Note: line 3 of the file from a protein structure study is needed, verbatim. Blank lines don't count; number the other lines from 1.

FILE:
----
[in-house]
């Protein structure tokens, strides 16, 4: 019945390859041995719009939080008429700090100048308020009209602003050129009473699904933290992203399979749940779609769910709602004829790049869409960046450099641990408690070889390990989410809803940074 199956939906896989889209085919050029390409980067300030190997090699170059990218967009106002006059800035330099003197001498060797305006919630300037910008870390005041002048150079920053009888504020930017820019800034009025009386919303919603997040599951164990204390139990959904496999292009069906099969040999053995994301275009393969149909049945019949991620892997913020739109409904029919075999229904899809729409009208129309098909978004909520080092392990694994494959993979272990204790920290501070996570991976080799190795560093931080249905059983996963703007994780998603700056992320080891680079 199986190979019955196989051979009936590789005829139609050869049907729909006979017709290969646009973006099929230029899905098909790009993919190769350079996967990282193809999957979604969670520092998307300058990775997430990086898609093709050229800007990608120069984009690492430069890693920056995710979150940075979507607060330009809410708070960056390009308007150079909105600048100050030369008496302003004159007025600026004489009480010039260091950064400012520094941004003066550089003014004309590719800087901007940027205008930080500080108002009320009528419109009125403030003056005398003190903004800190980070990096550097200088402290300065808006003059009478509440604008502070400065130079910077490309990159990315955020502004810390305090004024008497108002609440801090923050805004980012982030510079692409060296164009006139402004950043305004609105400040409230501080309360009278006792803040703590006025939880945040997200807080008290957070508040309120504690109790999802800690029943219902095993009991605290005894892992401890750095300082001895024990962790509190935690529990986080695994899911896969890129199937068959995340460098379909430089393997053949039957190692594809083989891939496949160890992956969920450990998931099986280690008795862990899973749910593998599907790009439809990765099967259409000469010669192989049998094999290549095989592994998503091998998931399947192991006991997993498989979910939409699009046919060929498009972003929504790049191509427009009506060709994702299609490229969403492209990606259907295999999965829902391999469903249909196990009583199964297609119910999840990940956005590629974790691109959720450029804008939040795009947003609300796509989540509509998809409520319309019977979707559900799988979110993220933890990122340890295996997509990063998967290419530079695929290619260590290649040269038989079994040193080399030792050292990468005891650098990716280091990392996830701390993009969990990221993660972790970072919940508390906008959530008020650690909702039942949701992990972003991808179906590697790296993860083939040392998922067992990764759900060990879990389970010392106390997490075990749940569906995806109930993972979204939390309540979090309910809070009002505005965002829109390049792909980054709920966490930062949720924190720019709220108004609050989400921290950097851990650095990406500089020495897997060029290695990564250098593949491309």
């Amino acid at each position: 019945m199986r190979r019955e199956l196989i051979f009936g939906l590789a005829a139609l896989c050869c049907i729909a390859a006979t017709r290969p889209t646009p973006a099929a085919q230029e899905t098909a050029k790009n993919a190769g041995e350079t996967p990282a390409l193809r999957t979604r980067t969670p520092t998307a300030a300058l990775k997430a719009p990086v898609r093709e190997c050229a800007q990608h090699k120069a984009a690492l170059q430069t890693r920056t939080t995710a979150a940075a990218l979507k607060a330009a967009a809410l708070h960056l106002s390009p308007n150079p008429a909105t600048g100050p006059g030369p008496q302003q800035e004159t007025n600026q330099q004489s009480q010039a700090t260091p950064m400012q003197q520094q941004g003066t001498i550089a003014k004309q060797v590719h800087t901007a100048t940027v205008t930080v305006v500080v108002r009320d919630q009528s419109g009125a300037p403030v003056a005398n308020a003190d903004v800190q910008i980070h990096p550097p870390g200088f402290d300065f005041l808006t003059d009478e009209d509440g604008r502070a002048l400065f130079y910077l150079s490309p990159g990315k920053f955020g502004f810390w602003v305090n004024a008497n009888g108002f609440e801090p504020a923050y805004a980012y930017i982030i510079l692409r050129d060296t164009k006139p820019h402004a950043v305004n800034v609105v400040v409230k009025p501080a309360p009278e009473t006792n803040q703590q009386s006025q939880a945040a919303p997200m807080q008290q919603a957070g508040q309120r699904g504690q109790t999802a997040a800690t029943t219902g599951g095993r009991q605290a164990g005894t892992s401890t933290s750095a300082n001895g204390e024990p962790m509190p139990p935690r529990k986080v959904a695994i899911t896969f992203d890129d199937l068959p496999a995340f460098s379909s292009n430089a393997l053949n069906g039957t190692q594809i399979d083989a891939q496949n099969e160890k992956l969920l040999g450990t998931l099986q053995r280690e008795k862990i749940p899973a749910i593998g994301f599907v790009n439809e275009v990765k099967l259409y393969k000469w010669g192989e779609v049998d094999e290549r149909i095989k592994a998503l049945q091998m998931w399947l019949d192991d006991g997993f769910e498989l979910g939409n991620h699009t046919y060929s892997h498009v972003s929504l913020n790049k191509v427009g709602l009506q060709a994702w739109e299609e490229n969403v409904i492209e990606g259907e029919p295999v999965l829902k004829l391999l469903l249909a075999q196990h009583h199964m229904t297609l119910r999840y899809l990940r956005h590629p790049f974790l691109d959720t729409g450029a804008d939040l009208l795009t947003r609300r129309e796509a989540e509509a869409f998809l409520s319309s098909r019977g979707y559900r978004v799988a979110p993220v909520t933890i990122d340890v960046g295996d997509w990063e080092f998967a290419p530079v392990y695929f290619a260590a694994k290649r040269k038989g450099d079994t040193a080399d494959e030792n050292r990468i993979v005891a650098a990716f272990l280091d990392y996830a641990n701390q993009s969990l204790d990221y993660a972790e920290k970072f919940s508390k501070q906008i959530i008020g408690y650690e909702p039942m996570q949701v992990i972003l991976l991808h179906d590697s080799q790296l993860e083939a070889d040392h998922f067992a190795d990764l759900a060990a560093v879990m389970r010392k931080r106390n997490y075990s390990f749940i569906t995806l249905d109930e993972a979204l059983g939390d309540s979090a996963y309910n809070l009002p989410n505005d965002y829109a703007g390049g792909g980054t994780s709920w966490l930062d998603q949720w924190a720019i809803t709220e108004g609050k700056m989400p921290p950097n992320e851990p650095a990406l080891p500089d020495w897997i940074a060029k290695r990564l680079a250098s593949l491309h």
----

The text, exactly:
């Amino acid at each position: 019945m199986r190979r019955e199956l196989i051979f009936g939906l590789a005829a139609l896989c050869c049907i729909a390859a006979t017709r290969p889209t646009p973006a099929a085919q230029e899905t098909a050029k790009n993919a190769g041995e350079t996967p990282a390409l193809r999957t979604r980067t969670p520092t998307a300030a300058l990775k997430a719009p990086v898609r093709e190997c050229a800007q990608h090699k120069a984009a690492l170059q430069t890693r920056t939080t995710a979150a940075a990218l979507k607060a330009a967009a809410l708070h960056l106002s390009p308007n150079p008429a909105t600048g100050p006059g030369p008496q302003q800035e004159t007025n600026q330099q004489s009480q010039a700090t260091p950064m400012q003197q520094q941004g003066t001498i550089a003014k004309q060797v590719h800087t901007a100048t940027v205008t930080v305006v500080v108002r009320d919630q009528s419109g009125a300037p403030v003056a005398n308020a003190d903004v800190q910008i980070h990096p550097p870390g200088f402290d300065f005041l808006t003059d009478e009209d509440g604008r502070a002048l400065f130079y910077l150079s490309p990159g990315k920053f955020g502004f810390w602003v305090n004024a008497n009888g108002f609440e801090p504020a923050y805004a980012y930017i982030i510079l692409r050129d060296t164009k006139p820019h402004a950043v305004n800034v609105v400040v409230k009025p501080a309360p009278e009473t006792n803040q703590q009386s006025q939880a945040a919303p997200m807080q008290q919603a957070g508040q309120r699904g504690q109790t999802a997040a800690t029943t219902g599951g095993r009991q605290a164990g005894t892992s401890t933290s750095a300082n001895g204390e024990p962790m509190p139990p935690r529990k986080v959904a695994i899911t896969f992203d890129d199937l068959p496999a995340f460098s379909s292009n430089a393997l053949n069906g039957t190692q594809i399979d083989a891939q496949n099969e160890k992956l969920l040999g450990t998931l099986q053995r280690e008795k862990i749940p899973a749910i593998g994301f599907v790009n439809e275009v990765k099967l259409y393969k000469w010669g192989e779609v049998d094999e290549r149909i095989k592994a998503l049945q091998m998931w399947l019949d192991d006991g997993f769910e498989l979910g939409n991620h699009t046919y060929s892997h498009v972003s929504l913020n790049k191509v427009g709602l009506q060709a994702w739109e299609e490229n969403v409904i492209e990606g259907e029919p295999v999965l829902k004829l391999l469903l249909a075999q196990h009583h199964m229904t297609l119910r999840y899809l990940r956005h590629p790049f974790l691109d959720t729409g450029a804008d939040l009208l795009t947003r609300r129309e796509a989540e509509a869409f998809l409520s319309s098909r019977g979707y559900r978004v799988a979110p993220v909520t933890i990122d340890v960046g295996d997509w990063e080092f998967a290419p530079v392990y695929f290619a260590a694994k290649r040269k038989g450099d079994t040193a080399d494959e030792n050292r990468i993979v005891a650098a990716f272990l280091d990392y996830a641990n701390q993009s969990l204790d990221y993660a972790e920290k970072f919940s508390k501070q906008i959530i008020g408690y650690e909702p039942m996570q949701v992990i972003l991976l991808h179906d590697s080799q790296l993860e083939a070889d040392h998922f067992a190795d990764l759900a060990a560093v879990m389970r010392k931080r106390n997490y075990s390990f749940i569906t995806l249905d109930e993972a979204l059983g939390d309540s979090a996963y309910n809070l009002p989410n505005d965002y829109a703007g390049g792909g980054t994780s709920w966490l930062d998603q949720w924190a720019i809803t709220e108004g609050k700056m989400p921290p950097n992320e851990p650095a990406l080891p500089d020495w897997i940074a060029k290695r990564l680079a250098s593949l491309h």